Psalm 27:1-10
Genesis 32:22-31

When Elizabeth Takla, our Office Manager, began working at Westminster she quickly noted a trend among Betty, Chris, Heather, and myself – many of our receipts were for books. She would laugh at the sometimes absurd amount of texts delivered by Amazon and at the glee we’d express when a new volume arrived. We do consume a great deal of books – just look at our offices. All four of us have books piled on our desks, our floors, our shelves. We’ve each had to find additional shelving since starting here to keep up with our growing collection. Oh, but what a delicious problem to have. We each have the privilege to spend part of our work days reading – studying, digging into the most delectable of feasts – God’s word and God’s word embodied in history and homiletics, poetry and prose, commentary and cultural references. I love reading so much that I have a special chair in my office dedicated to this spiritual practice – it sits in the corner, with a soft light overhead, the walls decorated with a painting done by Holly Lockhead when she was in middle school and a photograph of the stained glass window from my home church. It is there that I feel drawn into a well-worn practice of pilgrimage – of walking the road trod by saints before me and forged by Christ who invites us each into following the Word made flesh.

Some of you might not be as perpetually hungry for study or for the written word. I admit that my appetite wanes depending on my stress level or the time of year. Some of you likely prefer to visually engage in ideas  through movies or art. Some of you study by sound; music and words are what speak to you best. Some of you learn by doing, your hands become the ways you interpret and learn the world. And some of you could not wait until any form of schooling and study was over.

For me, it isn’t simply the study of God’s word. It is the wrestling with it – the parsing out each word, the act of picking up the text and looking behind it, around it, through it to catch a glimpse of our Triune God. It is asking questions of the text and demanding an answer. It is leaving the unanswerable out there in the open, waiting for the Spirit to illumine me in ways unknown. If it was just studying, I’d be long out of the practice of ministry. That just sounds boring. I want a life that struggles with the Word, trusting that as steady as the new dawn, the Spirit will shed a light in the shadows of my mind, leaving me transformed.

Learning, studying, wrestling with a text or a concept is a foundational element of our Reformed heritage. The Reformation ushered in unencumbered access to Scripture, making it available in the vernacular and in print so that all people might be able to taste and see the goodness of God’s word. No longer for the elite alone, copies of the Bible, printed by the newest invention of the printing press, entered into the houses of the curious and the faithful. Literacy spread through the land and churches took note. To learn and receive and contend with God’s word was so imperative to the early Reformed church that pastors and parents alike made sure study wasn’t just for those "of age" but for children, too. All the young churchgoers were instructed to sit in the pews closest to the pulpit, so that God’s Word would be breathed on them first and their hunger for inspiration would be born.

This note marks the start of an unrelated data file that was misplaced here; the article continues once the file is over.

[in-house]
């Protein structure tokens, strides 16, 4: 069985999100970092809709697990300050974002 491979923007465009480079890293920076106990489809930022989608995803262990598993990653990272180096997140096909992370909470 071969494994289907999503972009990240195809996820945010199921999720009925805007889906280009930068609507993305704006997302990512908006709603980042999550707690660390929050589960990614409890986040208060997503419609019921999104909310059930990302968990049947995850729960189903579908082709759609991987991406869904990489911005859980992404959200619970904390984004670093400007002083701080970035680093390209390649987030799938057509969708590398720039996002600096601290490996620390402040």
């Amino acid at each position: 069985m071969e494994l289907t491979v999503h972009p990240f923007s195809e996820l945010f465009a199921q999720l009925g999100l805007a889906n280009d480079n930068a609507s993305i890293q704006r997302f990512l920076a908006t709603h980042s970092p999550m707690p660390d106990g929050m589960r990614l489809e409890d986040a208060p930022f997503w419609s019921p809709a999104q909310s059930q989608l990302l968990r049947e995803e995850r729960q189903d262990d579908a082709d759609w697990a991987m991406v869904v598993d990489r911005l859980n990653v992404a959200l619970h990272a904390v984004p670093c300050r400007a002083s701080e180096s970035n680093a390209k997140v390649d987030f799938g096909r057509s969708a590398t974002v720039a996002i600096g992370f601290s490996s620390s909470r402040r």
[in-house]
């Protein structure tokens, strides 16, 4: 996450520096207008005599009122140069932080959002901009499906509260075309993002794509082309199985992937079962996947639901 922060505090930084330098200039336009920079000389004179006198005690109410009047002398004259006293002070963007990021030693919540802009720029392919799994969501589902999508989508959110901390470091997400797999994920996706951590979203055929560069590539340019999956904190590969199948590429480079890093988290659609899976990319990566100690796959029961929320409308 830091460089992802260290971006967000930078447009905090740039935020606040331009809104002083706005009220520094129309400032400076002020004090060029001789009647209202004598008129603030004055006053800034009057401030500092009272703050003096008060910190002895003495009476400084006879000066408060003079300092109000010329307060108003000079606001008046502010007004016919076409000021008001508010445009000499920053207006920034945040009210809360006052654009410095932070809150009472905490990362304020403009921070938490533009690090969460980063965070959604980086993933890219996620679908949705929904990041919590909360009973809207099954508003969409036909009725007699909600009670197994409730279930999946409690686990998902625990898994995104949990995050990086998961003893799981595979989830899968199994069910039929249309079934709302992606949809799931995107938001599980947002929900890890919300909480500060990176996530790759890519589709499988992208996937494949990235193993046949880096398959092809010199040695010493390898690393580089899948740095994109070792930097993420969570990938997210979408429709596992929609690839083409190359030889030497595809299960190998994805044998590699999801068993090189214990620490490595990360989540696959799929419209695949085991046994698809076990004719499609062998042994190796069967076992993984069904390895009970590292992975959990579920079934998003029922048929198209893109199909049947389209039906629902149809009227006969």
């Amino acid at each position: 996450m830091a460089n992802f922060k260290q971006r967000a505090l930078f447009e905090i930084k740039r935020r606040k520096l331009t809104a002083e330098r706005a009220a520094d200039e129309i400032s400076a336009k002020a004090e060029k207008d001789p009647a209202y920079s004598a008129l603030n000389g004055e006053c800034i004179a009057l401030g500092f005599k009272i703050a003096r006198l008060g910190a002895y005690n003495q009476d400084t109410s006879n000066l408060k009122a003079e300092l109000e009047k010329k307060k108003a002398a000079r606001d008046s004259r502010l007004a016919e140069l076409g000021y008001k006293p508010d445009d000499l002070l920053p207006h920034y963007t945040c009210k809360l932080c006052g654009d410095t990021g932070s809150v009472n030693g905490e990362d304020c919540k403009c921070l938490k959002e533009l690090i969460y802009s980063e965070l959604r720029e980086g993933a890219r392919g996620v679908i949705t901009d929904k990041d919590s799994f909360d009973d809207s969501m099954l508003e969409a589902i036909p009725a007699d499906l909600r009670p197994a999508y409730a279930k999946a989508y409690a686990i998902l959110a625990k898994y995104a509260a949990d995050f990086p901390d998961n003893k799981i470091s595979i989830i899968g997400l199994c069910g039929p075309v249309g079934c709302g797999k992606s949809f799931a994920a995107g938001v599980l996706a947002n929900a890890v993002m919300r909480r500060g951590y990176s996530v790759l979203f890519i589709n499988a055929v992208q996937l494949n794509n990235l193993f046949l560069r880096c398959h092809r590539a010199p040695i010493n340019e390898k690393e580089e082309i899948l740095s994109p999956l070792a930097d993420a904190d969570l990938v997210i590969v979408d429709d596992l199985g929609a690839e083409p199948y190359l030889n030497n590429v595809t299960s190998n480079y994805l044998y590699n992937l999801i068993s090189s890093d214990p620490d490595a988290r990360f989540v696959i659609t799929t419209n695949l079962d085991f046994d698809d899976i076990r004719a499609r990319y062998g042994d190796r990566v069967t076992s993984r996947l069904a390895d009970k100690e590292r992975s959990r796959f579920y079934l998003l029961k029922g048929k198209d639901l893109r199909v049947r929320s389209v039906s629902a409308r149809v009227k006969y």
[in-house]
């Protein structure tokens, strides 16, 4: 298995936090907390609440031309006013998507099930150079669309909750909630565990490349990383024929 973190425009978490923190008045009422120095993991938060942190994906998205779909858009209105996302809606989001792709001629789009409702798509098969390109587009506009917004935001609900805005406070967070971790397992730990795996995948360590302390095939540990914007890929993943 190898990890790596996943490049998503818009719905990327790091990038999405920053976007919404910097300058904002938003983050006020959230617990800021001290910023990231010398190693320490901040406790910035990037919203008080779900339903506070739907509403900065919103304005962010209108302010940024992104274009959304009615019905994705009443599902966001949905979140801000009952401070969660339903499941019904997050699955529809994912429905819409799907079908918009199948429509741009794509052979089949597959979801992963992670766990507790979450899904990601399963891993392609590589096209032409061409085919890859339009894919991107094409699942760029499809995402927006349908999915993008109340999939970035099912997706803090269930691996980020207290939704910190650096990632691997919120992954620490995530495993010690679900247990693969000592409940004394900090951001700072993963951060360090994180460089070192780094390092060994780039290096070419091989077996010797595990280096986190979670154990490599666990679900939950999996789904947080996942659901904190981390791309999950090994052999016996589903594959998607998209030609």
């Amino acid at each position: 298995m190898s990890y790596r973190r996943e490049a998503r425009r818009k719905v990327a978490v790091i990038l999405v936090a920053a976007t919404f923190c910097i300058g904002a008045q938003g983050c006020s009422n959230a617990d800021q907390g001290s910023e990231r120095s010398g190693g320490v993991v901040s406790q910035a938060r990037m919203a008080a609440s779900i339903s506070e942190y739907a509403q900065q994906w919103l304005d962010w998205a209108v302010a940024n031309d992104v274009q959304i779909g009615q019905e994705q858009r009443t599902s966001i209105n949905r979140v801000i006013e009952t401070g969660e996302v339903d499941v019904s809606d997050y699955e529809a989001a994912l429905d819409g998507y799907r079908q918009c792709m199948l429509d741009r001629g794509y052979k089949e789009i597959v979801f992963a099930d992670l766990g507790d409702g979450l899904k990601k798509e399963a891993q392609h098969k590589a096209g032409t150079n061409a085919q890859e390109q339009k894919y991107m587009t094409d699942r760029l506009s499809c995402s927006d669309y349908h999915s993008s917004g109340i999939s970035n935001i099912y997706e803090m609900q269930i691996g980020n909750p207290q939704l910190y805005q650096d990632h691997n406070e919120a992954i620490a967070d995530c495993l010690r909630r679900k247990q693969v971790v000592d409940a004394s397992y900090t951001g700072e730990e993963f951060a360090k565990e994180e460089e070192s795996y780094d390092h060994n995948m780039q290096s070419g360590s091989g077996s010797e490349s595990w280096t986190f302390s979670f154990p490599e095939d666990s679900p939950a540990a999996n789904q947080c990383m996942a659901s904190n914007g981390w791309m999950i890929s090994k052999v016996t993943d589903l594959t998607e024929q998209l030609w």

So, to study – to be a sojourner in the faith; to seek God and God’s wisdom in what was written long before you were born; to wrestle with Scripture and place all your hope in what is to come – to do so, is part of being a person of faith. And while we come to know this spiritual practice most acutely through our Presbyterian heritage, it was woven inside of us since the earliest of believers.

Remember with me our story from this morning. Jacob has come to point in his journey that leaves him limping. You may recall that Jacob had been limping in his heart and mind since birth. He tricked his brother Esau out of his birthright, tricked his dying and blind father Isaac to receive the blessing reserved for Esau, and upon hearing Esau’s rage and threat against his life, Jacob escaped with the help of his mother Rebecca, leaving his homeland and forging a life on his own. We meet Jacob decades later. He is married, has children and livestock and a life. But that limping inside of him – his brokenness and sin that has crippled him for so long – began to take a toll. He is on this journey because he wants something different, wants to begin again with his brother Esau. So he takes his whole lot with him and journeys to find Esau. He’s almost there and senses it. He sends his people and animals ahead of him, deciding to rest through the night.